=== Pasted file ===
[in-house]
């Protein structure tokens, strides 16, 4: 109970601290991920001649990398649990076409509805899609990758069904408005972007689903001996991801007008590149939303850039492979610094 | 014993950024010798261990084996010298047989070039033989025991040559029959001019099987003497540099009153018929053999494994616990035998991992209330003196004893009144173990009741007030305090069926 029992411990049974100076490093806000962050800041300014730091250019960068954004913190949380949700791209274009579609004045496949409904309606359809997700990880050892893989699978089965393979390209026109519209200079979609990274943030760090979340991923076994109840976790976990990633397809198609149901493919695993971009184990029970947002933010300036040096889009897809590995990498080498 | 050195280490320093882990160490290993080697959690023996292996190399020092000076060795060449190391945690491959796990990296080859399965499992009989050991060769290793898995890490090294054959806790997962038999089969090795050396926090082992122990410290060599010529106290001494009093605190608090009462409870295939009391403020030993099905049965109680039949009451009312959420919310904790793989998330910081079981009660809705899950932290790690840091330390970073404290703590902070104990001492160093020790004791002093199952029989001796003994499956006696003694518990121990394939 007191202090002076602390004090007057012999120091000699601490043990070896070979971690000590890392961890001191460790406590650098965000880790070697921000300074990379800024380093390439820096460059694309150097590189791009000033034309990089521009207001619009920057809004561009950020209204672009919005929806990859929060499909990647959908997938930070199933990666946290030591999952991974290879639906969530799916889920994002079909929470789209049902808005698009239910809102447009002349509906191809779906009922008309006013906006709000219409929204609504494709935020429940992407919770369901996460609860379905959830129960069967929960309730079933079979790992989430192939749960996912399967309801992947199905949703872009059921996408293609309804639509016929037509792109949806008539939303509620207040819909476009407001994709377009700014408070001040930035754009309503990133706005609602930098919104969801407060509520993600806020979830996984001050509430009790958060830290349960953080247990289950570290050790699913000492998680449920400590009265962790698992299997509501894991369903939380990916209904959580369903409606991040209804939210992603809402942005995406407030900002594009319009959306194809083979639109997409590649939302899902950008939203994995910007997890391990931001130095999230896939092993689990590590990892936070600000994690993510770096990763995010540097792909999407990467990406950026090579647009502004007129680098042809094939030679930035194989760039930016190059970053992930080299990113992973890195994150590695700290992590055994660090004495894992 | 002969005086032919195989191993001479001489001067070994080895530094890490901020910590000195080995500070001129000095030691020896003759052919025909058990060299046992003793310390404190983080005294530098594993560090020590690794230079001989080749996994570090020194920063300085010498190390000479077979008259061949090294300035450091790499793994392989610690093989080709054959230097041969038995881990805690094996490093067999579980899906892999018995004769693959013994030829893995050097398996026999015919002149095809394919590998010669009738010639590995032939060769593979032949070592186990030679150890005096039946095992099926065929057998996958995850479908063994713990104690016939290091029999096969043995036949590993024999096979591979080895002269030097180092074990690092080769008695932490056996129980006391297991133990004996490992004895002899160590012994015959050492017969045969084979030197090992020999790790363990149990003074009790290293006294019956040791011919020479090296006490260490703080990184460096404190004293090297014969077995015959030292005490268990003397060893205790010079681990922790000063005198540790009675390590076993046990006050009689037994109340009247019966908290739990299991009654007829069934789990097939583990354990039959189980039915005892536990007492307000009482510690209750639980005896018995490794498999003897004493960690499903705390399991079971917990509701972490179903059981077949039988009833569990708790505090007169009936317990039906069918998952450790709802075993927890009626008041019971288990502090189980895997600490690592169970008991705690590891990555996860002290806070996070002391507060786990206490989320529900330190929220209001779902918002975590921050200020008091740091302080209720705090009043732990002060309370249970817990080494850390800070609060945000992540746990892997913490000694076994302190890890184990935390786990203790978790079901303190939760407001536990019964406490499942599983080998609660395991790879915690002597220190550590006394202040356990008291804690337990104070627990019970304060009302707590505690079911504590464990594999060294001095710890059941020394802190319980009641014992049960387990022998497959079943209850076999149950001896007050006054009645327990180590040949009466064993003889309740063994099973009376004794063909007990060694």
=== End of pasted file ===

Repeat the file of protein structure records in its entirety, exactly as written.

[in-house]
């Protein structure tokens, strides 16, 4: 109970601290991920001649990398649990076409509805899609990758069904408005972007689903001996991801007008590149939303850039492979610094 | 014993950024010798261990084996010298047989070039033989025991040559029959001019099987003497540099009153018929053999494994616990035998991992209330003196004893009144173990009741007030305090069926 029992411990049974100076490093806000962050800041300014730091250019960068954004913190949380949700791209274009579609004045496949409904309606359809997700990880050892893989699978089965393979390209026109519209200079979609990274943030760090979340991923076994109840976790976990990633397809198609149901493919695993971009184990029970947002933010300036040096889009897809590995990498080498 | 050195280490320093882990160490290993080697959690023996292996190399020092000076060795060449190391945690491959796990990296080859399965499992009989050991060769290793898995890490090294054959806790997962038999089969090795050396926090082992122990410290060599010529106290001494009093605190608090009462409870295939009391403020030993099905049965109680039949009451009312959420919310904790793989998330910081079981009660809705899950932290790690840091330390970073404290703590902070104990001492160093020790004791002093199952029989001796003994499956006696003694518990121990394939 007191202090002076602390004090007057012999120091000699601490043990070896070979971690000590890392961890001191460790406590650098965000880790070697921000300074990379800024380093390439820096460059694309150097590189791009000033034309990089521009207001619009920057809004561009950020209204672009919005929806990859929060499909990647959908997938930070199933990666946290030591999952991974290879639906969530799916889920994002079909929470789209049902808005698009239910809102447009002349509906191809779906009922008309006013906006709000219409929204609504494709935020429940992407919770369901996460609860379905959830129960069967929960309730079933079979790992989430192939749960996912399967309801992947199905949703872009059921996408293609309804639509016929037509792109949806008539939303509620207040819909476009407001994709377009700014408070001040930035754009309503990133706005609602930098919104969801407060509520993600806020979830996984001050509430009790958060830290349960953080247990289950570290050790699913000492998680449920400590009265962790698992299997509501894991369903939380990916209904959580369903409606991040209804939210992603809402942005995406407030900002594009319009959306194809083979639109997409590649939302899902950008939203994995910007997890391990931001130095999230896939092993689990590590990892936070600000994690993510770096990763995010540097792909999407990467990406950026090579647009502004007129680098042809094939030679930035194989760039930016190059970053992930080299990113992973890195994150590695700290992590055994660090004495894992 | 002969005086032919195989191993001479001489001067070994080895530094890490901020910590000195080995500070001129000095030691020896003759052919025909058990060299046992003793310390404190983080005294530098594993560090020590690794230079001989080749996994570090020194920063300085010498190390000479077979008259061949090294300035450091790499793994392989610690093989080709054959230097041969038995881990805690094996490093067999579980899906892999018995004769693959013994030829893995050097398996026999015919002149095809394919590998010669009738010639590995032939060769593979032949070592186990030679150890005096039946095992099926065929057998996958995850479908063994713990104690016939290091029999096969043995036949590993024999096979591979080895002269030097180092074990690092080769008695932490056996129980006391297991133990004996490992004895002899160590012994015959050492017969045969084979030197090992020999790790363990149990003074009790290293006294019956040791011919020479090296006490260490703080990184460096404190004293090297014969077995015959030292005490268990003397060893205790010079681990922790000063005198540790009675390590076993046990006050009689037994109340009247019966908290739990299991009654007829069934789990097939583990354990039959189980039915005892536990007492307000009482510690209750639980005896018995490794498999003897004493960690499903705390399991079971917990509701972490179903059981077949039988009833569990708790505090007169009936317990039906069918998952450790709802075993927890009626008041019971288990502090189980895997600490690592169970008991705690590891990555996860002290806070996070002391507060786990206490989320529900330190929220209001779902918002975590921050200020008091740091302080209720705090009043732990002060309370249970817990080494850390800070609060945000992540746990892997913490000694076994302190890890184990935390786990203790978790079901303190939760407001536990019964406490499942599983080998609660395991790879915690002597220190550590006394202040356990008291804690337990104070627990019970304060009302707590505690079911504590464990594999060294001095710890059941020394802190319980009641014992049960387990022998497959079943209850076999149950001896007050006054009645327990180590040949009466064993003889309740063994099973009376004794063909007990060694």